Saturday, February 23, 2013

The Purpose of Prepositions {FREEBIE}

We spent a lot of time this week working on prepositions.  This is an area of difficulty for many English Language Learners.  I often have students who misuse the words "for" and "so."  And it's difficult teaching the purpose of so many "little" words.  But this week, I tried to break it down by sorting prepositions into two groups: when and where.

I started by briefly defining the role of  a preposition and then having the students identify the prepositions they were using in their sentences to describe the what they saw in this picture:

 They said that the net was ABOVE the girl, the ball bounced ON the floor, she will shoot the ball THROUGH the air, etc. Verbally, they did a great job!  So we moved onto a very quick worksheet I made.  The students used the words in the word bank to complete the sentences with prepositions that show where.  Here we ran into a little trouble.

A few of my students had difficulty with sentences such as "The barbeque was ___ my uncle's house."  I read more than a few "on my uncle's house." We talked about what that would look like {although, in this city, it's not necessarily impossible for a barbeque to be ON someone's home!}.

On the bottom of the sheet, the students wrote a sentence using a preposition to show where.

The next day, we talked about prepositions that tell when.  This one seemed much easier for the students to understand, although we did talk a lot about the word "by."

They worked on another set of sentences and then wrote their own sentences to tell when.  From this student, I can see that she is able to complete the sentences, but she is still showing some confusion about using the word "in" to show when.  {She wrote "the book City of Ember is in my desk."}

On the third day of working with prepositions, I had my students sort sentences with prepositions that show when and where.  Each student received a sentence and collaborated with a partner to find the preposition and then tape it to the correct poster.

This was another great opportunity for a quick assessment.  By glancing at the posters, I was able to identify two partnerships that had difficulty with  either identifying the preposition or determining how it functions in the sentence.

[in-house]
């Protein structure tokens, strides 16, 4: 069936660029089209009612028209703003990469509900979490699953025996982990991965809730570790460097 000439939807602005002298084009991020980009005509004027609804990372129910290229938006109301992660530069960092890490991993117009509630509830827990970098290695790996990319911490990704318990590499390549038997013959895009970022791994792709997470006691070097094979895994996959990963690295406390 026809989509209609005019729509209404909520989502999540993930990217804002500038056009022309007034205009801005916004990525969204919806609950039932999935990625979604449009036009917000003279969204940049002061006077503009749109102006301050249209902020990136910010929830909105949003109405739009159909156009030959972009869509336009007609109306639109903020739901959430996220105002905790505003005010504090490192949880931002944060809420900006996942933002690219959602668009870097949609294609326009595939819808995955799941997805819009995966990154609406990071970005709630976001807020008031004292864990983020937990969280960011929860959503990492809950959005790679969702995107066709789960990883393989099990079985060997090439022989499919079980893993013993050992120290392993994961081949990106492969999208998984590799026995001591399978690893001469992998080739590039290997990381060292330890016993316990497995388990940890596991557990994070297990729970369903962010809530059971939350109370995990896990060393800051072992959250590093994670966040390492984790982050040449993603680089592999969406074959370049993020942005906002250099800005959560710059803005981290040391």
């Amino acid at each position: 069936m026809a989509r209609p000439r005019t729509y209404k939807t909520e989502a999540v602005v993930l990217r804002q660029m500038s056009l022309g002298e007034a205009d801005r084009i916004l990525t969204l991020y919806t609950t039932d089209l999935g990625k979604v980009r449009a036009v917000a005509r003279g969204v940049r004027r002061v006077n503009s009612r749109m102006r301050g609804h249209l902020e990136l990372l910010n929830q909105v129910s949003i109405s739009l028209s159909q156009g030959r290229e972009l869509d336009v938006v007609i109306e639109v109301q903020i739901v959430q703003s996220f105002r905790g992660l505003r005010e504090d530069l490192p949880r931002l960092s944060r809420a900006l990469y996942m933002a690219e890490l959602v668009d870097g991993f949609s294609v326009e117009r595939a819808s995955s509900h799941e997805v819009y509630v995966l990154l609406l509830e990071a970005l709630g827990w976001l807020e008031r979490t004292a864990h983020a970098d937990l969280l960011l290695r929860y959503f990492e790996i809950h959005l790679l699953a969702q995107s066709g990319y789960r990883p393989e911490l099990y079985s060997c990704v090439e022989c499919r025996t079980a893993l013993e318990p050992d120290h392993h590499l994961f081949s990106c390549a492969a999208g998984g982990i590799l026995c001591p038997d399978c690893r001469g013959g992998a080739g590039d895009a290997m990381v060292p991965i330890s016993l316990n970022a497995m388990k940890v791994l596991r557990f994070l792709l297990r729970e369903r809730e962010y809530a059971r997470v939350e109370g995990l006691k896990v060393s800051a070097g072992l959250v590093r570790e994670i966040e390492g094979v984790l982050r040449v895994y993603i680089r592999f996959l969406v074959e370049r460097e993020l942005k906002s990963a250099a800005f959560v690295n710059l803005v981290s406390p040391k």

For homework, I gave the students a blank card and asked them to write a sentence with a preposition that shows when or where, their choice.  On Monday, I'll tape the words around the room and they will walk around the room and write the sentences on a T-Chart!  I also plan to extend their learning to prepositional phrases and prepositions that show a relationship.

While I'm not done with the entire package, I'd like to offer the sentences to sort as a freebie.  Click HERE to download the sentence headers and 12 sentences to sort from my TpT store!



  1. I think that's a great lesson- I am definitely going to use it when I need to review (or teach!!) prepositions to my ELL's. Thanks for sharing!

    Everyone deServes to Learn

  2. This looks like it was fun :) We did prepositions this week as well and made preposition story maps using fairy tale characters (at least it was supposed to be fairy tale characters but a couple of kids used ME as their character!)


  3. Sarah, your sentence sort lesson is brilliant! I wish I had done that when I taught younger ones! I did introduce prepositional phrases in an interesting way. I hid candy all over the room- over things, under things- you get the picture. Then the kids would take turns formulating prepositional phrase questions to find the candy. If their phrase located it and they asked correctly, they won the candy.
    Great blog!I'm glad I visited!